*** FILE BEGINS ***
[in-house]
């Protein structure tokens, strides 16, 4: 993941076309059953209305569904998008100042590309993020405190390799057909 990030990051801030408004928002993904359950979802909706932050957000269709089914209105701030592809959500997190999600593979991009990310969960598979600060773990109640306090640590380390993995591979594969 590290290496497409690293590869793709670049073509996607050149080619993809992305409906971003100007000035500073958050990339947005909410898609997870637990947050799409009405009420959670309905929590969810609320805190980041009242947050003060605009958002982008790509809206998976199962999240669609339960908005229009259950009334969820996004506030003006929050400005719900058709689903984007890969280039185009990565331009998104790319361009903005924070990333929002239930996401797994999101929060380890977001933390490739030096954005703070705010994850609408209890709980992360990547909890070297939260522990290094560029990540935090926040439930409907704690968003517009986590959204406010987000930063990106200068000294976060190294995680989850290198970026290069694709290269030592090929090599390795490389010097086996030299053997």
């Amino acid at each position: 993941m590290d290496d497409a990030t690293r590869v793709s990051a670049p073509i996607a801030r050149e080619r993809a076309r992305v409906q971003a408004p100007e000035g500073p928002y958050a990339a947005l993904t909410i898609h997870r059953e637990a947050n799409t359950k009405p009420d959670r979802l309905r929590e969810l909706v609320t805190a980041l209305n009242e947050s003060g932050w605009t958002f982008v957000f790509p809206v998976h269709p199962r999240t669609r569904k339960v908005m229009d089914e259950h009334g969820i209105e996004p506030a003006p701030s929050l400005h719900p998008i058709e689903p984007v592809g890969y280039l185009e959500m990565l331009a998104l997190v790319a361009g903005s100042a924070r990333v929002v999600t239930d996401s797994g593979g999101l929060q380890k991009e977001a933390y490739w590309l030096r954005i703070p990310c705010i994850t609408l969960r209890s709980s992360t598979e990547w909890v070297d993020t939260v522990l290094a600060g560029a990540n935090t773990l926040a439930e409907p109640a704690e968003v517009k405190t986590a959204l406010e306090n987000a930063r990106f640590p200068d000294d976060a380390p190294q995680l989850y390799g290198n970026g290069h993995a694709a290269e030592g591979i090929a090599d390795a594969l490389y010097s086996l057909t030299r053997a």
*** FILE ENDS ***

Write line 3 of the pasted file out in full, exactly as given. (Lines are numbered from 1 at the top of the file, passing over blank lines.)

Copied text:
């Amino acid at each position: 993941m590290d290496d497409a990030t690293r590869v793709s990051a670049p073509i996607a801030r050149e080619r993809a076309r992305v409906q971003a408004p100007e000035g500073p928002y958050a990339a947005l993904t909410i898609h997870r059953e637990a947050n799409t359950k009405p009420d959670r979802l309905r929590e969810l909706v609320t805190a980041l209305n009242e947050s003060g932050w605009t958002f982008v957000f790509p809206v998976h269709p199962r999240t669609r569904k339960v908005m229009d089914e259950h009334g969820i209105e996004p506030a003006p701030s929050l400005h719900p998008i058709e689903p984007v592809g890969y280039l185009e959500m990565l331009a998104l997190v790319a361009g903005s100042a924070r990333v929002v999600t239930d996401s797994g593979g999101l929060q380890k991009e977001a933390y490739w590309l030096r954005i703070p990310c705010i994850t609408l969960r209890s709980s992360t598979e990547w909890v070297d993020t939260v522990l290094a600060g560029a990540n935090t773990l926040a439930e409907p109640a704690e968003v517009k405190t986590a959204l406010e306090n987000a930063r990106f640590p200068d000294d976060a380390p190294q995680l989850y390799g290198n970026g290069h993995a694709a290269e030592g591979i090929a090599d390795a594969l490389y010097s086996l057909t030299r053997a």